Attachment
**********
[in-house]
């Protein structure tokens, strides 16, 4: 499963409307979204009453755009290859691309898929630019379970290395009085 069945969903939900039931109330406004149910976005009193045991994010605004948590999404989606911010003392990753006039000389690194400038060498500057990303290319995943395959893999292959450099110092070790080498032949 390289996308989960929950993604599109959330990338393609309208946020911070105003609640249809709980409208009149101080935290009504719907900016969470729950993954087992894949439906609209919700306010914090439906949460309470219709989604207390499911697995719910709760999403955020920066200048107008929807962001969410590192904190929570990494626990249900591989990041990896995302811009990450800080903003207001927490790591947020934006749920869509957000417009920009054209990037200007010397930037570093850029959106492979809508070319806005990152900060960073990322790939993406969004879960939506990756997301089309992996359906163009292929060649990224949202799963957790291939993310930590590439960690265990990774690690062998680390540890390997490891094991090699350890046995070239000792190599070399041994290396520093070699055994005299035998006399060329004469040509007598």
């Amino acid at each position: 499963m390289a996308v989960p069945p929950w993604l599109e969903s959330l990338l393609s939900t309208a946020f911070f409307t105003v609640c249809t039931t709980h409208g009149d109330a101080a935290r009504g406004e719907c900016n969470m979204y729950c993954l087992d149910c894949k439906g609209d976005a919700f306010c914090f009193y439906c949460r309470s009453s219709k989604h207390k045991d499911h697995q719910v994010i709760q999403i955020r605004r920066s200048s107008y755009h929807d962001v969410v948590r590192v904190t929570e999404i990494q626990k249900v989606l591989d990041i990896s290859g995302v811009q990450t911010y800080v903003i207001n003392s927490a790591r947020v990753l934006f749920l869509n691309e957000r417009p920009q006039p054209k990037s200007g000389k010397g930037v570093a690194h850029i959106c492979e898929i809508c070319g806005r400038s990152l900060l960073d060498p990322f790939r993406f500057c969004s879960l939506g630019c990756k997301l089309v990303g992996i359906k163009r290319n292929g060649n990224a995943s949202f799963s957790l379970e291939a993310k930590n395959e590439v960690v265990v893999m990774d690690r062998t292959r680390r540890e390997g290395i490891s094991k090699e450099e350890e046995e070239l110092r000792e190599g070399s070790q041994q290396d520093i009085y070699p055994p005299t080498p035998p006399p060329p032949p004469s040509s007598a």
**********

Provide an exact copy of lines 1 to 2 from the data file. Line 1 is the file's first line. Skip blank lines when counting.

[in-house]
């Protein structure tokens, strides 16, 4: 499963409307979204009453755009290859691309898929630019379970290395009085 069945969903939900039931109330406004149910976005009193045991994010605004948590999404989606911010003392990753006039000389690194400038060498500057990303290319995943395959893999292959450099110092070790080498032949 390289996308989960929950993604599109959330990338393609309208946020911070105003609640249809709980409208009149101080935290009504719907900016969470729950993954087992894949439906609209919700306010914090439906949460309470219709989604207390499911697995719910709760999403955020920066200048107008929807962001969410590192904190929570990494626990249900591989990041990896995302811009990450800080903003207001927490790591947020934006749920869509957000417009920009054209990037200007010397930037570093850029959106492979809508070319806005990152900060960073990322790939993406969004879960939506990756997301089309992996359906163009292929060649990224949202799963957790291939993310930590590439960690265990990774690690062998680390540890390997490891094991090699350890046995070239000792190599070399041994290396520093070699055994005299035998006399060329004469040509007598």